2010 at MetaFilter: that’s a lot of stats

I've been doing MetaFilter for over 11 years now, and I'm almost always proud to share that with new people I meet that ask me what I do for a living. I get to live out my dream of goofing off on the internet and running websites and it somehow pays the bills. It took many years and lots of work to get there, and it takes even more to keep it going.

About the only time I don't like mentioning it is when I run into an old friend I haven't seen in some time and they ask me what I'm working on lately. "Still doing MetaFilter? Really?" is often the response I get, and I understand it may seem like I'm standing still these past few years given that I haven't launched a ton of new projects (beyond Fuelly, and releasing newish sections of MetaFilter).

A couple weeks ago I figured I'd compile some stats on MetaFilter to let old friends now how much of a monster the project has become. It's a corporation now with employees. We have healthcare and a 401k plan now. Also? It's a shit ton of work to do by hand, for the five people that help keep the site and servers sane. In the past few years I've been contacted by representatives at some major companies sniffing around for acquisitions, but when they find out the moderation and maintenance of the community is all done by hand and we have to talk to thousands of people like grown-ups instead of some amazing whiz-bang python script doing it all for us, the conversation ends and we go back to work.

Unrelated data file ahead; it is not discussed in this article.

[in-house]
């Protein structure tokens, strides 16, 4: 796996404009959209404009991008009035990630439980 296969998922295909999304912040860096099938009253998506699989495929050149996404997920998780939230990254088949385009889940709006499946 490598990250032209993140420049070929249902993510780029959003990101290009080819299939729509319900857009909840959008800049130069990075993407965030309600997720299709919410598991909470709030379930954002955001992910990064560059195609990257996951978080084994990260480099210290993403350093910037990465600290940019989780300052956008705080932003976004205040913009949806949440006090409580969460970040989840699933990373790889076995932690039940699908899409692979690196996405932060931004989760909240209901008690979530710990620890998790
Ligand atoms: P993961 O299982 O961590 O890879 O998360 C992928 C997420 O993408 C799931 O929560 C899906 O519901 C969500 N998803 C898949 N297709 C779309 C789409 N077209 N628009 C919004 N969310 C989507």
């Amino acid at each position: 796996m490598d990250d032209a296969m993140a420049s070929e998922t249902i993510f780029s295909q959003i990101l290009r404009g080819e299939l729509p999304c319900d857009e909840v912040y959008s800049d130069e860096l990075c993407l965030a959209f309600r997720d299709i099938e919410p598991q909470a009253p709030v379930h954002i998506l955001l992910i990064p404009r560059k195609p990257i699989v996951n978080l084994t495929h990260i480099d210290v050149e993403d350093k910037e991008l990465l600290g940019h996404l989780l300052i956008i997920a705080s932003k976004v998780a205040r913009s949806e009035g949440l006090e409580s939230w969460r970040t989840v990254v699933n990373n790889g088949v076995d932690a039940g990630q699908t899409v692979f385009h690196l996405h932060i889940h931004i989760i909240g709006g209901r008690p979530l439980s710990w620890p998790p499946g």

Thanks to the hard work of Paul Bausch, Josh Millard, and Jessamyn West (and vacapinta!) we compiled a bunch of stats on usage of the site and community contributions for 2010. I threw it into photoshop and started making a monster sized infographic to share these interesting stats in an attractive package. I had to wait for December 31st to get final 2010 numbers, which I plugged in last night and published this morning. Click on the thumbail to see the whole thing.

Screen shot 2011-01-03 at 12.50.21 PM
Thanks as always to the excellent community that make MetaFilter great. Every day I get to wake up to dozens of interesting links and discussions and a handful of amazing questions and answers I thank my lucky stars I get to do this day in and day out.

The future of Microsoft

A lot of people seemed worried about Microsoft's future, given less people are buying computers running the Windows OS and their Microsoft Office cash cow could be threatened by free alternatives going forward.

But I have to say in the week I've owned an xbox 360, I can't believe how often I've used it (often for watching movies/shows on Netflix streaming) and how slick and user-friendly the platform is. The new Kinect is pretty amazing, going way past the cool intuitive approach of the Nintendo Wii with the simple controller by getting rid of the controller entirely. I threw the dance party kinect game up yesterday when some friends came over and everyone from age 5 to 50 enjoyed getting down to 70s hits.

Put simply, the xbox 360 is an incredible home entertainment delivery device, one that has already got me to spend $50 on xbox gold and $50 on xbox live points, about $250 on games, and this is in addition to the $300 unit I got as a gift. It's a pleasure to use, super handy for streaming movies, and the games are super fun.

Microsoft has a killer living room appliance and bridge to the internet that easily hooks up to your TV. If their business models around gaming are at all set up correctly, they should have no problem remaining a dominant force in the technology world.